Kimberly Clark is an American company that focuses on designing and manufacturing various kinds of paper-based personal care products for consumers, all across the globe. The current CEO and chairman of the company are Michael D Hsu. As of the year 2017, the total amount of revenue generated by the company is more than $18.2 billion. Also, the number of employees working at the company is more than 42,000, as of the year 2017. The company is also listed in the Fortune 500 companies list as well.


The primary services provided by the company include allowing customers to purchase various kinds of personal products, manufactured and designed by the company itself. The products of the company include facial tissue paper, feminine hygiene products like sanitary napkins, toilet papers, utility wipes, cleaning wipes, disposable diapers and also baby wipes too.

Kimberly Clark Headquarters Photos

Kimberly Clark Resources

  • S. Matheson says:

    I am a 77 year old man who uses men’s maximum strength guard pads. I buy a competitive product, not Depends maximum strength men’s Guards. I will only buy the Depends when my pharmacy is out of stock and it is a necessity. My preferred product has a lower price and superior properties. Depends Guards inferior properties are the following:
    • Liquid is absorbed rapidly, filling up the absorbent material quickly.
    • Liquid stays on the surface of the pad, feeling very uncomfortable and unsanitary.
    • The liquid pools in the bottom of the pad.
    • The lining of the pad loses shape as soon as the liquid starts pooling.
    • The pad then leaks.
    Corrections which should be made:
    • Increase the amount of absorbency material in each pad.
    • Increase the density of the absorbent material.
    • Apply more supportive lining.
    Your marketing and product development people are very astute. Therefore, I can only assume that this product has been designed for one of two purposes: (1) to increase the frequency of sales because pads must be replaced frequently, or (2) to push customers to higher priced Depends men’s absorbency underwear. You would make the right move by fixing your product and adjusting the price point to be competitive. Thank you for listening.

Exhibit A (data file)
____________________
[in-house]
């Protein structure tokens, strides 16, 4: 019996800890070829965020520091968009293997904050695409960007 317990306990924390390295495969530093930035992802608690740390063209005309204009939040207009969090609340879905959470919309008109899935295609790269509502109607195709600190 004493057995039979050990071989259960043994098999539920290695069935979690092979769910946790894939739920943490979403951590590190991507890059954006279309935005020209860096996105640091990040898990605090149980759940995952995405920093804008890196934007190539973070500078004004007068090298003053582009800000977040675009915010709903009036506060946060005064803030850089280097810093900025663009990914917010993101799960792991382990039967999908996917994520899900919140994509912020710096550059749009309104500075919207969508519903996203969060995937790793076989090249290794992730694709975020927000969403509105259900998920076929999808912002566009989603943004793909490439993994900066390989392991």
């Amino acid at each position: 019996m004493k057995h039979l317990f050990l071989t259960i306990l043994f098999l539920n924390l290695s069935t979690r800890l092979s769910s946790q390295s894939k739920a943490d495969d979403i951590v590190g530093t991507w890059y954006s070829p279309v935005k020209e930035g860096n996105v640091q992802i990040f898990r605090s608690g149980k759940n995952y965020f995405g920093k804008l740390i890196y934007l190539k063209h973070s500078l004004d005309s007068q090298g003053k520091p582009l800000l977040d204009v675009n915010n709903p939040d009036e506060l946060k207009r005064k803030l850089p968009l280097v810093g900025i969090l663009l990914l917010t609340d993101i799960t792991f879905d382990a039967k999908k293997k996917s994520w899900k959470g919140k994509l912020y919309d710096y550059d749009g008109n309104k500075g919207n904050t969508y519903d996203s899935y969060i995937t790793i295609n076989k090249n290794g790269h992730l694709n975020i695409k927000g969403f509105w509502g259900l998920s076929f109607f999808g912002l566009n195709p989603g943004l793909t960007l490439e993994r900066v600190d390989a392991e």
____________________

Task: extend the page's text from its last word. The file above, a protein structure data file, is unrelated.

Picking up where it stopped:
• Thomas E. Groves says:

    I am a 83 year old male that has to use men’s guards due to incontinence as a result of prostate surgery. I use Depends, which up until recently worked, however, a change in design evidently due to a cost saving measure, has resulted in a product that is uncomfortable and fails causing embarrassment due to leakage. I wish you could return to the original design and raise the price if it is unprofitable to produce at the original design. Thank you for reading my comments.

  • Cindy Shirley says:

    Just watched the cottonelle commercial where it says something like, “take him home to Mother”, speaking about a male to male relationship. It shows a peach in a chair. What is the percentage ratio of heterosexual to homosexual relationships in the world today? Shouldn’t you show the majority, not the minority? Even if the minority is loud, stand up and speak to the majority, who are using your products too!